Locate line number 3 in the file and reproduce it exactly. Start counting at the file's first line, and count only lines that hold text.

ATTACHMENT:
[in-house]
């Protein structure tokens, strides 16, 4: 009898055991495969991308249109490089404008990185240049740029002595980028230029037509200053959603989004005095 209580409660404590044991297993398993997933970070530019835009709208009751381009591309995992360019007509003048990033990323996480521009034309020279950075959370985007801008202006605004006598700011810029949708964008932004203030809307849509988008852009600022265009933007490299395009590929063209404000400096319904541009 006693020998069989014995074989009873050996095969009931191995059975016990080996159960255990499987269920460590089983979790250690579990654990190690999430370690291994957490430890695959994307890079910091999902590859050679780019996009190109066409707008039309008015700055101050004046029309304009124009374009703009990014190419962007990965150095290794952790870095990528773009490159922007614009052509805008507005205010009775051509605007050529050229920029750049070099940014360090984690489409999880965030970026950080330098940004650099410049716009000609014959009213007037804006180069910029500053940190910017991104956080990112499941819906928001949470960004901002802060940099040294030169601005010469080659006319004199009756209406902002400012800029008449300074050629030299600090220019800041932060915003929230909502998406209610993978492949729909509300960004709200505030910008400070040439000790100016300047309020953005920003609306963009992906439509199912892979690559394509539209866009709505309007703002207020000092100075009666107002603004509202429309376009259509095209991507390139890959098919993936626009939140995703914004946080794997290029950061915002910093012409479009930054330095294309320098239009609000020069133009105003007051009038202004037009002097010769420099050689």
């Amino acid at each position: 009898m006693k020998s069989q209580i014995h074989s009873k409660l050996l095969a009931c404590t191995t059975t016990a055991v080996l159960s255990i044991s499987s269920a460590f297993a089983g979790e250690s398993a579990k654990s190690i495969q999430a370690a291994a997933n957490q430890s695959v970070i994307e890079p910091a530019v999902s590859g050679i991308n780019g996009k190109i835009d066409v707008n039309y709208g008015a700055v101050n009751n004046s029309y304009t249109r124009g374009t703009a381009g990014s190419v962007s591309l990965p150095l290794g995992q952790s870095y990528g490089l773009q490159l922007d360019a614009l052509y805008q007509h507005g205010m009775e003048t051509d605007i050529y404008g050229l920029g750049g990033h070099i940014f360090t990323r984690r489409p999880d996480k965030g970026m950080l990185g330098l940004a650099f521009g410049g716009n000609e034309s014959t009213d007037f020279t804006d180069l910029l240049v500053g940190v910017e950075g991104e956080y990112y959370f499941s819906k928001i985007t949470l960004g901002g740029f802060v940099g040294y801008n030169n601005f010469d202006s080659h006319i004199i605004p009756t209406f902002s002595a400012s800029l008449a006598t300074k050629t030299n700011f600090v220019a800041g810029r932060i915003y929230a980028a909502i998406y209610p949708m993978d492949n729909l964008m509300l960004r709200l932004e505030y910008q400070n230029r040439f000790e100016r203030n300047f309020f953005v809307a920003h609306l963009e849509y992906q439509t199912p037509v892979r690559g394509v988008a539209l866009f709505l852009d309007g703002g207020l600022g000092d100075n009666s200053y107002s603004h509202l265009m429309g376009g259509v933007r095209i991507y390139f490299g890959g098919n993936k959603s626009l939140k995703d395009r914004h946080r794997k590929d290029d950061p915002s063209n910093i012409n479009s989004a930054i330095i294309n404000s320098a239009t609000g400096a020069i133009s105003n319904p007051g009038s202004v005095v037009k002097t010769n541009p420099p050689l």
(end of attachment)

């Amino acid at each position: 009898m006693k020998s069989q209580i014995h074989s009873k409660l050996l095969a009931c404590t191995t059975t016990a055991v080996l159960s255990i044991s499987s269920a460590f297993a089983g979790e250690s398993a579990k654990s190690i495969q999430a370690a291994a997933n957490q430890s695959v970070i994307e890079p910091a530019v999902s590859g050679i991308n780019g996009k190109i835009d066409v707008n039309y709208g008015a700055v101050n009751n004046s029309y304009t249109r124009g374009t703009a381009g990014s190419v962007s591309l990965p150095l290794g995992q952790s870095y990528g490089l773009q490159l922007d360019a614009l052509y805008q007509h507005g205010m009775e003048t051509d605007i050529y404008g050229l920029g750049g990033h070099i940014f360090t990323r984690r489409p999880d996480k965030g970026m950080l990185g330098l940004a650099f521009g410049g716009n000609e034309s014959t009213d007037f020279t804006d180069l910029l240049v500053g940190v910017e950075g991104e956080y990112y959370f499941s819906k928001i985007t949470l960004g901002g740029f802060v940099g040294y801008n030169n601005f010469d202006s080659h006319i004199i605004p009756t209406f902002s002595a400012s800029l008449a006598t300074k050629t030299n700011f600090v220019a800041g810029r932060i915003y929230a980028a909502i998406y209610p949708m993978d492949n729909l964008m509300l960004r709200l932004e505030y910008q400070n230029r040439f000790e100016r203030n300047f309020f953005v809307a920003h609306l963009e849509y992906q439509t199912p037509v892979r690559g394509v988008a539209l866009f709505l852009d309007g703002g207020l600022g000092d100075n009666s200053y107002s603004h509202l265009m429309g376009g259509v933007r095209i991507y390139f490299g890959g098919n993936k959603s626009l939140k995703d395009r914004h946080r794997k590929d290029d950061p915002s063209n910093i012409n479009s989004a930054i330095i294309n404000s320098a239009t609000g400096a020069i133009s105003n319904p007051g009038s202004v005095v037009k002097t010769n541009p420099p050689l």